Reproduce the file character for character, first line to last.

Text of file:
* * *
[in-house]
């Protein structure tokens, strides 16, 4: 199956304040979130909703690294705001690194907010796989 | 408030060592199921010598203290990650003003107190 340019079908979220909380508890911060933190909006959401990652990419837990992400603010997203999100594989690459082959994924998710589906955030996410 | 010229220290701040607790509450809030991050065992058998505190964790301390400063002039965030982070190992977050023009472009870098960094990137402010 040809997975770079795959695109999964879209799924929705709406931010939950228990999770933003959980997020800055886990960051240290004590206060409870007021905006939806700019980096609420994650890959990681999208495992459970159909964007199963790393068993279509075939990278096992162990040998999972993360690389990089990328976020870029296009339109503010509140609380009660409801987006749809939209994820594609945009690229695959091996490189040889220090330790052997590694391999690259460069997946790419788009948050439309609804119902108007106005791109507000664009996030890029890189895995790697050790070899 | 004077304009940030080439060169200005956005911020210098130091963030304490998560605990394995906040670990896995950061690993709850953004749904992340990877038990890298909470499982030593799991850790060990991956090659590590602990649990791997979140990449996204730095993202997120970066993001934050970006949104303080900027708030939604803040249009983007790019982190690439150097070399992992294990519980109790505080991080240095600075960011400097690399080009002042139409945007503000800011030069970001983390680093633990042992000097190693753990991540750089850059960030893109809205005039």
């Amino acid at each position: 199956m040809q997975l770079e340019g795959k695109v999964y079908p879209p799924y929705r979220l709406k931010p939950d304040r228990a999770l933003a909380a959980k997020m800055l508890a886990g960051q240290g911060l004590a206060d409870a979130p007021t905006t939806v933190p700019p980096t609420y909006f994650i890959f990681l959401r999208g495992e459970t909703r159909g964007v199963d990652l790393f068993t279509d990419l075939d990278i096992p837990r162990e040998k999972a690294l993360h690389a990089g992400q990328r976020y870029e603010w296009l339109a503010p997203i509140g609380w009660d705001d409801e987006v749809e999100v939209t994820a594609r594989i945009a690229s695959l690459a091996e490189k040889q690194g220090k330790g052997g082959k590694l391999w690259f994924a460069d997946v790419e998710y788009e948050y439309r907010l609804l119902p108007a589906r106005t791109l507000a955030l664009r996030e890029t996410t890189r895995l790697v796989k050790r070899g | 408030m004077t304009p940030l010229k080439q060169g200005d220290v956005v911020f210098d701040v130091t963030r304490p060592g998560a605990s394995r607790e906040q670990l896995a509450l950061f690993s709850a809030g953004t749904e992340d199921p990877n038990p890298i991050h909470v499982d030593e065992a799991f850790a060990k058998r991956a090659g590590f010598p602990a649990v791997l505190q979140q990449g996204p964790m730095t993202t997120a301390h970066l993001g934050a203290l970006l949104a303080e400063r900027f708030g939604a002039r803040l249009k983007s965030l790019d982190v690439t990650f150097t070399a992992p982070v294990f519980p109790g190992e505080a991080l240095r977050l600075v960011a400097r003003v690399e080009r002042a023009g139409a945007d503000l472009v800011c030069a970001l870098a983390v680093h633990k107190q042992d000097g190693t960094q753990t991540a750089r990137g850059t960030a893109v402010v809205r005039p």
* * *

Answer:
[in-house]
């Protein structure tokens, strides 16, 4: 199956304040979130909703690294705001690194907010796989 | 408030060592199921010598203290990650003003107190 340019079908979220909380508890911060933190909006959401990652990419837990992400603010997203999100594989690459082959994924998710589906955030996410 | 010229220290701040607790509450809030991050065992058998505190964790301390400063002039965030982070190992977050023009472009870098960094990137402010 040809997975770079795959695109999964879209799924929705709406931010939950228990999770933003959980997020800055886990960051240290004590206060409870007021905006939806700019980096609420994650890959990681999208495992459970159909964007199963790393068993279509075939990278096992162990040998999972993360690389990089990328976020870029296009339109503010509140609380009660409801987006749809939209994820594609945009690229695959091996490189040889220090330790052997590694391999690259460069997946790419788009948050439309609804119902108007106005791109507000664009996030890029890189895995790697050790070899 | 004077304009940030080439060169200005956005911020210098130091963030304490998560605990394995906040670990896995950061690993709850953004749904992340990877038990890298909470499982030593799991850790060990991956090659590590602990649990791997979140990449996204730095993202997120970066993001934050970006949104303080900027708030939604803040249009983007790019982190690439150097070399992992294990519980109790505080991080240095600075960011400097690399080009002042139409945007503000800011030069970001983390680093633990042992000097190693753990991540750089850059960030893109809205005039």
């Amino acid at each position: 199956m040809q997975l770079e340019g795959k695109v999964y079908p879209p799924y929705r979220l709406k931010p939950d304040r228990a999770l933003a909380a959980k997020m800055l508890a886990g960051q240290g911060l004590a206060d409870a979130p007021t905006t939806v933190p700019p980096t609420y909006f994650i890959f990681l959401r999208g495992e459970t909703r159909g964007v199963d990652l790393f068993t279509d990419l075939d990278i096992p837990r162990e040998k999972a690294l993360h690389a990089g992400q990328r976020y870029e603010w296009l339109a503010p997203i509140g609380w009660d705001d409801e987006v749809e999100v939209t994820a594609r594989i945009a690229s695959l690459a091996e490189k040889q690194g220090k330790g052997g082959k590694l391999w690259f994924a460069d997946v790419e998710y788009e948050y439309r907010l609804l119902p108007a589906r106005t791109l507000a955030l664009r996030e890029t996410t890189r895995l790697v796989k050790r070899g | 408030m004077t304009p940030l010229k080439q060169g200005d220290v956005v911020f210098d701040v130091t963030r304490p060592g998560a605990s394995r607790e906040q670990l896995a509450l950061f690993s709850a809030g953004t749904e992340d199921p990877n038990p890298i991050h909470v499982d030593e065992a799991f850790a060990k058998r991956a090659g590590f010598p602990a649990v791997l505190q979140q990449g996204p964790m730095t993202t997120a301390h970066l993001g934050a203290l970006l949104a303080e400063r900027f708030g939604a002039r803040l249009k983007s965030l790019d982190v690439t990650f150097t070399a992992p982070v294990f519980p109790g190992e505080a991080l240095r977050l600075v960011a400097r003003v690399e080009r002042a023009g139409a945007d503000l472009v800011c030069a970001l870098a983390v680093h633990k107190q042992d000097g190693t960094q753990t991540a750089r990137g850059t960030a893109v402010v809205r005039p």